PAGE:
As we prepare for our landscape installation, I’m trying to educate myself about the flora that I will soon be charged with caring for. We already have several hostas in the front beds, but I’ve honestly never put much work into them at all. A friend was moving and had some in containers that she wasn’t able to take with her, so I inherited them, and after planting them, I’ve really let them be. Fortunately (for them), that is pretty much all they require! šŸ™‚

Hostas are shade tolerant (although they like some sun, just not too much) herbaceous perennials, and they come with beautiful foliage. Hostas were once called “plantain lilies,” as they were once thought to have a heritage associated with lilies, but that has been debunked. “That’s just patently not true” is how one hosta expert said it. Hostas are originally from Asia (as it seems that most of the plants I’ll be installing are), and arrived in North America in the 1800s. Up to 45 species may be out there, although there is a lot of discussion about how relevent that is, given how frequently hostas (and plants in general) are cross-bred and in bred and all that good stuff. Let me tell you, people sure are opinionated when you start in on hosta-speak! Hosta-people are very passionate about their pretty plant – not that that’s a bad thing.

The “empress wu” variety is the largest at this point, with a leaf measurement of 61 cm, sometimes reaching 4′ in height. There are also many varieties that are classified as “miniature.” Varieties known as ‘Sagae’, ‘Liberty’ and ‘June’ have been consistently popular for several years.

“Sagae” hosta, image courtesy of MN Hosta Society

“Liberty” hosta, image courtesy of Hirt’s Garden








“June”, image courtesy of New Hampshire Hosta society

What do I need to know to grow happy hostas?

  • Prior to planting
  1. Amend the soil, including about 1/3 of the original native soil, 1/3 peat or similar and/or 1/3 pine bark.
  2. Select a location that gets some sun, preferably in the morning, but significant shade as well.
  3. The hole in which the hosta is going to live needs to be as deep as the root ball and 1.5x as wide.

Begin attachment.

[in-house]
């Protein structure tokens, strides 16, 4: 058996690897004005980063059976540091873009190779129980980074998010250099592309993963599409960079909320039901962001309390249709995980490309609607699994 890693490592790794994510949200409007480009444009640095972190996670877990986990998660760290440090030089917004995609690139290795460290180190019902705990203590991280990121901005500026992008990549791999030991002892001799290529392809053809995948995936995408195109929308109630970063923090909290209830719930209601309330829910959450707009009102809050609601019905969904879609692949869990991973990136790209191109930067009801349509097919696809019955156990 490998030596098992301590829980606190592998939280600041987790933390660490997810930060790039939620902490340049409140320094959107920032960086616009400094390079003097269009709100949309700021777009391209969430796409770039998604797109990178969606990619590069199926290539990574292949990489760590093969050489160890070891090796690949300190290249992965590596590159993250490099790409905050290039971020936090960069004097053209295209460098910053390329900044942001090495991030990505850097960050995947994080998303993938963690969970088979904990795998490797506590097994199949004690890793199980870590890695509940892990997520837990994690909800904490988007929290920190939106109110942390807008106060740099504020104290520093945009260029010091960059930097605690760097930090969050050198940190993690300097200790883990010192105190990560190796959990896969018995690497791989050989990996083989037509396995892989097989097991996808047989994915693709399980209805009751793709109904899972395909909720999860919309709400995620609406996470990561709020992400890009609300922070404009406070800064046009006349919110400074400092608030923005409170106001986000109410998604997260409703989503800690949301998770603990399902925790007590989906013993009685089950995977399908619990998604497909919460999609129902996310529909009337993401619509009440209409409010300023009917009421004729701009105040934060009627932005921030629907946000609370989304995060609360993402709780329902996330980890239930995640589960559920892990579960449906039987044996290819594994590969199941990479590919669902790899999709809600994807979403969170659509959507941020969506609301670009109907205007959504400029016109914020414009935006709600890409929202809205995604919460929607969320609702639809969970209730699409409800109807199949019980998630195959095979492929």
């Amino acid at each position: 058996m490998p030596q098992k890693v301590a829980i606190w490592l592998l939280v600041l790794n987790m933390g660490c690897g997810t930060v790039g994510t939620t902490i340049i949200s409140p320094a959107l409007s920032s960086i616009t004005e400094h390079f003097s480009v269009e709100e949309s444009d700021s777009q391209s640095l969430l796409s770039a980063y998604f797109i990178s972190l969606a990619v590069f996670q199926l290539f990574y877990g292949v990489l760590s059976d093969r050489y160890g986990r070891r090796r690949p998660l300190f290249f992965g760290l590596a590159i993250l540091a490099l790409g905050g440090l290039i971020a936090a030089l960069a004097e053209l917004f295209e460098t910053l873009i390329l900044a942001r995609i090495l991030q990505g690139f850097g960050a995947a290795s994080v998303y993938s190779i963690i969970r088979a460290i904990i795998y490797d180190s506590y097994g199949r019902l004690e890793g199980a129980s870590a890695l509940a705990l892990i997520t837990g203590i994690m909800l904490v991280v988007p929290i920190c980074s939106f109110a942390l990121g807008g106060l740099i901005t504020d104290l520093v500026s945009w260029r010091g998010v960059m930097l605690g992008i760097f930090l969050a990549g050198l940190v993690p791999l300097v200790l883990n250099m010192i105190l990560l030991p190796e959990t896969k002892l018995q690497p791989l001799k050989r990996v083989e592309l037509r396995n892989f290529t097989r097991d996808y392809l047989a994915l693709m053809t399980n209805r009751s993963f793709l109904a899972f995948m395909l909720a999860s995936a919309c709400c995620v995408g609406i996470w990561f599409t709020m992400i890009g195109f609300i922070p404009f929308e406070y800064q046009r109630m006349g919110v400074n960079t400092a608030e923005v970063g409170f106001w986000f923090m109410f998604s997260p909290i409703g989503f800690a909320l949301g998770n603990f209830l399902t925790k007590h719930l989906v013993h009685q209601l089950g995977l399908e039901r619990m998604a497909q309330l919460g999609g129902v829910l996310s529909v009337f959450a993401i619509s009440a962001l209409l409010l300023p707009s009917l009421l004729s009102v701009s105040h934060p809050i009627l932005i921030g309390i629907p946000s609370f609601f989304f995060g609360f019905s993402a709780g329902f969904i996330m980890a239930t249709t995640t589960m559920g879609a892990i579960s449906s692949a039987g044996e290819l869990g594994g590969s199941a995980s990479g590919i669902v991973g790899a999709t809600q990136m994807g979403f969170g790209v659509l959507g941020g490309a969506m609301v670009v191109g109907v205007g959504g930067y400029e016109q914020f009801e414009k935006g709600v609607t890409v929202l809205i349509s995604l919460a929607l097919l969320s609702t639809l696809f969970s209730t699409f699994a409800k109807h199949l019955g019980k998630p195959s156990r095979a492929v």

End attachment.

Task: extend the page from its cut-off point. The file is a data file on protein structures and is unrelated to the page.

• After planting
  1. Fertilizer: 3-4x per year with a 10-10-10.
  2. Water: Hostas native environments gets 50-60 inches of rain, so water is necessary. Up to an inch/week in addition to the rain.
  3. Transplanting/Dividing: not required, but best in spring or late summer after the peak of the heat. Hostas are resilient, but they get stressed out and stressed out plants are nobody’s favorite things.
  4. Mulching: not required, but using pine straw as mulch can help ward off slugs (one of hosta’s primary enemies) and using double shredded hardwoods can aid in water retention (good for hostas, bad for people).
We still haven’t selected which varieties will make their home in our landscape. Any favorites out there?


Homemade, (almost) home grown Caprese

25 May

One of my goal this year is to grow food we can eat. To that end, we started a bunch of plants from seed (there is a post brewing on that), including sweet Genoese basil and a couple of varieties of tomatoes (including “strawberry tomatoes,” the likes of which I’d never heard).


Mike and I are also very fond of homemade cheese, and we made some super- easy mozzarella last night. Our tomatoes are not yet in bloom, but our basil sure is sweet!

Cheese is a lot easier to make than most people think. It’s really just a gallon of milk, some citric acid, some rennet, and some salt. Heat it up a bit, stir it a little, wait a minute or 2, stretch it, chill it, and you’ve got your very own homemade mozzarella. We got started with a cheese making kit, which I’d highly recommend. We are soon going to embark on making hard cheeses, but cheeses like mozzarella are super easy, and even tastier than they are easy. Honestly, the hardest part is finding milk that isn’t too pasteurized (but the Buford Hwy. Farmer’s Market is another post all to itself!).